The District is correct in that it cannot fulfill its obligations to Eleanor without investigating potential placements, a process that requires that the placements themselves make a determination as to whether Eleanor is appropriate for their programs and whether they have space to accommodate her at the present time. After the Team develops her Individualized Educational Program (IEP), it must, among other things: (1) determine the specific placement, “based on the IEP, including the types of related services that are to be provided to the student, the type of settings in which those services are to be provided, the types of service providers, and the location at which the services are provided (emphasis added).”[7] Where “the needs of the student and the services identified by the Team are complex, and the Team is considering an initial placement out-of-district or a different setting for a student who has been served in an out-of-district program,” as is the case with Eleanor, “the school district may schedule a separate Team meeting to determine placement.”[8] Prior to the placement meeting, “the school district and the parent shall investigate in-district and out-of-district placement options in light of the student’s needs and identified services required,”[9] so that at the meeting they may “report on the investigation of in-district and out-of-district options.”[10]

In order to investigate potentially appropriate placements for Eleanor, the District must send out referral packets to those programs, describing Eleanor’s needs in detail. These packets generally contain a considerable amount of private information about students, such as their medical history, psychological history, disciplinary incidents, evaluations, etc. that would be considered “education records” under the Family Educational Rights and Privacy Act, 20 U.S.C. § 1232g (“FERPA”).[11] Pursuant to FERPA, students’ educational records may not be released without the written consent of their parents to any individual, agency, or organization, with certain exceptions.[12] Although one of the enumerated exceptions includes disclosure to officials of other schools “in which the student seeks or intends to enroll,” at this point none of the potential placements has been confirmed appropriate for Eleanor and she and her parents are not seeking to enroll in any of them.[13] For this reason, the programs for which the District seeks consent to send referral packets do not fit within this exception.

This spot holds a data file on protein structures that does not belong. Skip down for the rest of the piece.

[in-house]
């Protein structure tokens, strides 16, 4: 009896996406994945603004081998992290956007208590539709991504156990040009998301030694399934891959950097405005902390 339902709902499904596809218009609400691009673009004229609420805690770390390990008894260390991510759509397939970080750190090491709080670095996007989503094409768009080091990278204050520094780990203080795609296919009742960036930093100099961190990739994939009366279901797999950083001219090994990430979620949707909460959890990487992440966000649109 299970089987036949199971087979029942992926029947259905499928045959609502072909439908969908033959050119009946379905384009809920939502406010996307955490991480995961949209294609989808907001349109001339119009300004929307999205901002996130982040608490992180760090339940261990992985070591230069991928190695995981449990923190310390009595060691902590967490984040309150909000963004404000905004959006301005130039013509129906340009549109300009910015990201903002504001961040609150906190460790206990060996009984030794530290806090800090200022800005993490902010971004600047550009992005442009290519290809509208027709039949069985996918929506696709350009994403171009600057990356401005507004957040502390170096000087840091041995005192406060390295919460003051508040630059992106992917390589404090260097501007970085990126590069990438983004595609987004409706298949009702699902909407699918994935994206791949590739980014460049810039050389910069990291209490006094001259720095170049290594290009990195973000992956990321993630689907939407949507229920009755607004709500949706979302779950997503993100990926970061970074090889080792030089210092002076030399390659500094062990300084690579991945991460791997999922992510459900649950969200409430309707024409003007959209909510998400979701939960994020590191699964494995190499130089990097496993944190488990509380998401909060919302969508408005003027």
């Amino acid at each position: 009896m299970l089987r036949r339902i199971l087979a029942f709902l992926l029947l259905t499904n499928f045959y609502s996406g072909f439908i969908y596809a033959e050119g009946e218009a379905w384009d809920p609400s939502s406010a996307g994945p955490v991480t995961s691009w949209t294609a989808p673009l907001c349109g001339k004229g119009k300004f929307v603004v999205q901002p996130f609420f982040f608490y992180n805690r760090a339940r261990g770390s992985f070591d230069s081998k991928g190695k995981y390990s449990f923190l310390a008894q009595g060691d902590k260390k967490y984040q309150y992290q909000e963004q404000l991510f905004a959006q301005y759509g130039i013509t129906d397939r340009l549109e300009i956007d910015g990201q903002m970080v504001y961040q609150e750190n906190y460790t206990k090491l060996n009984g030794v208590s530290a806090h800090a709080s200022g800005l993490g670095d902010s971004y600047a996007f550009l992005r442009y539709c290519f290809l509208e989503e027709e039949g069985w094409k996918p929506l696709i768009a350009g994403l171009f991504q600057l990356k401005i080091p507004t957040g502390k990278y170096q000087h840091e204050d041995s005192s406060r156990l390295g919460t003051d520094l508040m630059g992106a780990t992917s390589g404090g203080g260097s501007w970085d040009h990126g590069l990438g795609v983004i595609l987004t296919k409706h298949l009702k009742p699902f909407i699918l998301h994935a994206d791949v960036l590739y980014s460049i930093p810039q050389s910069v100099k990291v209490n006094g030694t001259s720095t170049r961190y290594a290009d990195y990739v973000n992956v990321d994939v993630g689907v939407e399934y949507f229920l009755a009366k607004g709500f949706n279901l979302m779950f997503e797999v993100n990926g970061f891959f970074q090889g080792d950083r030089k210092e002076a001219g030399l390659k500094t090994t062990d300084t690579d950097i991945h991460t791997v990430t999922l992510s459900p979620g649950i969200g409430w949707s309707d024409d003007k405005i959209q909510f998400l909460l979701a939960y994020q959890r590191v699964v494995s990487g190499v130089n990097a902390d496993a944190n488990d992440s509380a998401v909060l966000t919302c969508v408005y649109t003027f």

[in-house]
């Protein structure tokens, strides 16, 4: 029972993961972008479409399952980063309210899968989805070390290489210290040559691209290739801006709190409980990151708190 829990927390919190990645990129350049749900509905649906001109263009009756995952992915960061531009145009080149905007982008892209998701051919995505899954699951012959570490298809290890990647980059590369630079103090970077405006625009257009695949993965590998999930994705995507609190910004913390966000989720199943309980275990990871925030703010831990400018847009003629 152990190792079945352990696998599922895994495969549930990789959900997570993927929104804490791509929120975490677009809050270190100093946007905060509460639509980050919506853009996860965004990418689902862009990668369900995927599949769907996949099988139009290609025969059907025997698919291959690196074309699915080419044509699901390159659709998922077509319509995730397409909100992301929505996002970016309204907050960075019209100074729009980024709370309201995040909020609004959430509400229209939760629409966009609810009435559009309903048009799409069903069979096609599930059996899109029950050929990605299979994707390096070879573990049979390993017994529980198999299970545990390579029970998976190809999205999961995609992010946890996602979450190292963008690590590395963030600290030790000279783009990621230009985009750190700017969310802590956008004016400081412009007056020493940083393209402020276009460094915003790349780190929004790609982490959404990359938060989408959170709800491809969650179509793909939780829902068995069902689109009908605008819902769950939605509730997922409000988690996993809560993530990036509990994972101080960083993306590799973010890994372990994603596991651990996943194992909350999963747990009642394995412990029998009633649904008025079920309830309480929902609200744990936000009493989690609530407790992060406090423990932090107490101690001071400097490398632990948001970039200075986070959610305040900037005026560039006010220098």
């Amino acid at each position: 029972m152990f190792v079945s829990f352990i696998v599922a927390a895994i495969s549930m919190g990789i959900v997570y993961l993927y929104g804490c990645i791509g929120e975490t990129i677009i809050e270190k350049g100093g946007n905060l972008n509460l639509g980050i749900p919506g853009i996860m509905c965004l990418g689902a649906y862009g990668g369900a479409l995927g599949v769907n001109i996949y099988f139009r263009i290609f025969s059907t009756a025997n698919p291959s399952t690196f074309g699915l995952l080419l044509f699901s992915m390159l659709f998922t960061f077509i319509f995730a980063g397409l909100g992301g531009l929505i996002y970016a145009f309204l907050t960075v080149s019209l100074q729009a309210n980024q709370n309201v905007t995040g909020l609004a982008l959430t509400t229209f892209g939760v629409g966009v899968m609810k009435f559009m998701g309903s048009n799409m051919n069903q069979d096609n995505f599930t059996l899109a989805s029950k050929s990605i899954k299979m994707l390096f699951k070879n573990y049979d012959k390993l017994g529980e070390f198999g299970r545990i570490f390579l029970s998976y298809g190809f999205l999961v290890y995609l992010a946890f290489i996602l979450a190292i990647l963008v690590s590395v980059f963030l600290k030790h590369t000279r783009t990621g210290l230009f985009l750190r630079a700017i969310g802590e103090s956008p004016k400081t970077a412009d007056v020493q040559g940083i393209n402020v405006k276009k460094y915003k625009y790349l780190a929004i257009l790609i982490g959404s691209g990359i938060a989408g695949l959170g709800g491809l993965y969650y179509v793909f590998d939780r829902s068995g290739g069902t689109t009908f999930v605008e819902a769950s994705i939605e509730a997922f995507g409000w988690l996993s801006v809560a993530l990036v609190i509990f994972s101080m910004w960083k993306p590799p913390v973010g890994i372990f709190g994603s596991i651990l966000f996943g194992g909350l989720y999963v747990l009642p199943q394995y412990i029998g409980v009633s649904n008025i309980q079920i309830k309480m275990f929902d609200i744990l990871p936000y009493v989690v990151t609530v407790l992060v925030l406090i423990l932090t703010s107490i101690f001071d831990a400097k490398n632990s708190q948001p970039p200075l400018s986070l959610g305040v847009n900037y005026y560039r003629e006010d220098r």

To support its argument that the BSEA has the authority to grant substitute consent for referral packets, the District relies on 603 CMR 28.07(1)(b). This provision explicitly allows for a school district to seek dispute resolution through the BSEA in the event that it determines that a parent’s failure or refusal to consent to a reevaluation or to placement in a special educational program subsequent to the initial placement “will result in a denial of a free appropriate public education to the student.” See id. By its terms, however, this provision applies only where, subsequent to initial evaluation and placement, “the school district is unable to obtain parental consent to a reevaluation or to placement.” See id. Nowhere in the Individuals with Disabilities Education Act or in Massachusetts law is there a mechanism to overrule parents’ refusal to consent to the release of protected student records for the purpose of sending referral packets to prospective out-of-district placements. The existence of such a mechanism within 603 CMR 28.07(1)(b), which applies specifically to reevaluation and placement, demonstrates that the Board of Elementary and Secondary Education (Board) is aware that there are circumstances under which the withholding of parental consent may be overcome in order to prevent the denial of FAPE to a child. Where the Board, the agency properly charged with developing the Massachusetts special education regulations, has chosen not to create a mechanism to allow for overrides of parental consent in the context of referral packets, it would be improper for the BSEA to do so.[14]